The moment for change is now – Circular Economy
- The circular economy represents the means to save the planet, as well as an enormous market opportunity.
- There is a mismatch between multinationals struggling to keep pace with circular innovation, and entrepreneurs who lack the resources to scale up.
- The Circulars Accelerator is bringing the two parties together to advance the zero-waste agenda.
As we begin 2021, businesses face a complex matrix of challenges – from rising geo-economic tensions to the urgency of the climate crisis. With less than 10 years to achieve the United Nations Sustainable Development Goals (SDGs), the Decade to Deliver is underway, and leaders must act for impact now.
The moment for change is now
Transitioning to a holistic circular economic model is critical to reducing environmental degradation and prioritizing biodiversity and nature, while also delivering on future competitiveness. In a circular economy, waste is designed out, and products are instead looped back into the production system at end of use. Consequently, growth is decoupled from the consumption of scarce resources, and materials are kept within productive use for as long as possible.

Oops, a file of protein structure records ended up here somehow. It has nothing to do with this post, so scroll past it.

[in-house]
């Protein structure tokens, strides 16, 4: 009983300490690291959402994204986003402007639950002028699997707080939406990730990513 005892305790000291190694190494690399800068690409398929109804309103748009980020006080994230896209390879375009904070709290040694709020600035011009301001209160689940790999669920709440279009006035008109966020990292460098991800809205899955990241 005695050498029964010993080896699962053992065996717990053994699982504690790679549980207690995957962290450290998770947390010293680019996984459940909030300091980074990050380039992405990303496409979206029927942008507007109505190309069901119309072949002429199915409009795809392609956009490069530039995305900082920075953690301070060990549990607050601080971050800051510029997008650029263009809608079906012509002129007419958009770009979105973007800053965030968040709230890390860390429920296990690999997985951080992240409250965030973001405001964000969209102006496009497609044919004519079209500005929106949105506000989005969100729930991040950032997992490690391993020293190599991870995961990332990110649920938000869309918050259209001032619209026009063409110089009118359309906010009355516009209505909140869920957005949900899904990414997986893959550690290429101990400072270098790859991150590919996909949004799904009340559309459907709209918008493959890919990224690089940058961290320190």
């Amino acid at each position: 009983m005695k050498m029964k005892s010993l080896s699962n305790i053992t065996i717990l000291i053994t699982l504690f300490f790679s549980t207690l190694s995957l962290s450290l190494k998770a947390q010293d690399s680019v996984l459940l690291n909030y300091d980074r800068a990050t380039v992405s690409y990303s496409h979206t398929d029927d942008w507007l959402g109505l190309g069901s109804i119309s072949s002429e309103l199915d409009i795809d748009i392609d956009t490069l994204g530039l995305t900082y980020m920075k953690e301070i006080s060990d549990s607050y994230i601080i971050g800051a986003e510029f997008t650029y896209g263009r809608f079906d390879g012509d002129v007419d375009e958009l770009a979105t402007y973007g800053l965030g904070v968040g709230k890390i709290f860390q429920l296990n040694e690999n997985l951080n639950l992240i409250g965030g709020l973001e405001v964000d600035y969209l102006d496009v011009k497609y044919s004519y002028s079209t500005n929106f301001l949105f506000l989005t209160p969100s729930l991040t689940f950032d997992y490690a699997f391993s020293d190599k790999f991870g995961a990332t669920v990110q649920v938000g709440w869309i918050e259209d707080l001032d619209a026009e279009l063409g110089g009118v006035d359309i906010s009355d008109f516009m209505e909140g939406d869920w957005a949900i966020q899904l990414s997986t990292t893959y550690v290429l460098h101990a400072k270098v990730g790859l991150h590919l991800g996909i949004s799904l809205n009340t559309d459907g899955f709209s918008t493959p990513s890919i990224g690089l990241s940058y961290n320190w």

The circular economy presents a unique market opportunity upwards of $4.5 trillion by 2030. Accelerating this transition relies on the uptake of innovative new business models and disruptive technological innovation. Alongside prioritization of new business models, which now account for roughly 30% of M&A investment according to Accenture analysis, adopting new digital, physical and biological technologies can drive new opportunities and deliver on organizations’ triple bottom line.
Forging a path to a truly circular economy requires collaboration across the ecosystem. Today, multinational organizations with increasingly complex supply chains and processes can struggle to maintain a pulse on ever-advancing circular innovation, while at times can also lack the capabilities required to embrace new modes of operation in the transition to circular business. By contrast, entrepreneurs have the disruptive solutions to solve these challenges, but may lack the capital, resources or enabling networks to replicate and scale their solutions at pace.